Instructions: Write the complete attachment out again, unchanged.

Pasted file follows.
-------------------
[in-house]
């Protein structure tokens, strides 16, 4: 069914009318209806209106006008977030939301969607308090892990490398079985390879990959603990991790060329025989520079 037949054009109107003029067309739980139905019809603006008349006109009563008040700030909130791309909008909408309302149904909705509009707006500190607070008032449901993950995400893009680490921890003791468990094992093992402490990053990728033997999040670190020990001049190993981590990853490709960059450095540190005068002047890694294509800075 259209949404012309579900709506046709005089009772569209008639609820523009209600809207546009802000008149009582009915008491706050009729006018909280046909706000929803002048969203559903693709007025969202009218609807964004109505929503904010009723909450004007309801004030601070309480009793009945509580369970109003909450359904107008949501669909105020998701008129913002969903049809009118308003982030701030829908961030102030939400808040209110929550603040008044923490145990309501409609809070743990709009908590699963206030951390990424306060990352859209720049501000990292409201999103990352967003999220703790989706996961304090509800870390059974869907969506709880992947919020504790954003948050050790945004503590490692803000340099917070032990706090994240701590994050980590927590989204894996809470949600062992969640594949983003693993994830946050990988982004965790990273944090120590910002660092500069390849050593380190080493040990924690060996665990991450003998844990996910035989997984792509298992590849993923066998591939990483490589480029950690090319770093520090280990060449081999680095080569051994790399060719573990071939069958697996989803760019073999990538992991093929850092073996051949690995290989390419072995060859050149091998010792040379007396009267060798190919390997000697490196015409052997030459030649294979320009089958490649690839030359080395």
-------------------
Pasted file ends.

[in-house]
């Protein structure tokens, strides 16, 4: 069914009318209806209106006008977030939301969607308090892990490398079985390879990959603990991790060329025989520079 037949054009109107003029067309739980139905019809603006008349006109009563008040700030909130791309909008909408309302149904909705509009707006500190607070008032449901993950995400893009680490921890003791468990094992093992402490990053990728033997999040670190020990001049190993981590990853490709960059450095540190005068002047890694294509800075 259209949404012309579900709506046709005089009772569209008639609820523009209600809207546009802000008149009582009915008491706050009729006018909280046909706000929803002048969203559903693709007025969202009218609807964004109505929503904010009723909450004007309801004030601070309480009793009945509580369970109003909450359904107008949501669909105020998701008129913002969903049809009118308003982030701030829908961030102030939400808040209110929550603040008044923490145990309501409609809070743990709009908590699963206030951390990424306060990352859209720049501000990292409201999103990352967003999220703790989706996961304090509800870390059974869907969506709880992947919020504790954003948050050790945004503590490692803000340099917070032990706090994240701590994050980590927590989204894996809470949600062992969640594949983003693993994830946050990988982004965790990273944090120590910002660092500069390849050593380190080493040990924690060996665990991450003998844990996910035989997984792509298992590849993923066998591939990483490589480029950690090319770093520090280990060449081999680095080569051994790399060719573990071939069958697996989803760019073999990538992991093929850092073996051949690995290989390419072995060859050149091998010792040379007396009267060798190919390997000697490196015409052997030459030649294979320009089958490649690839030359080395």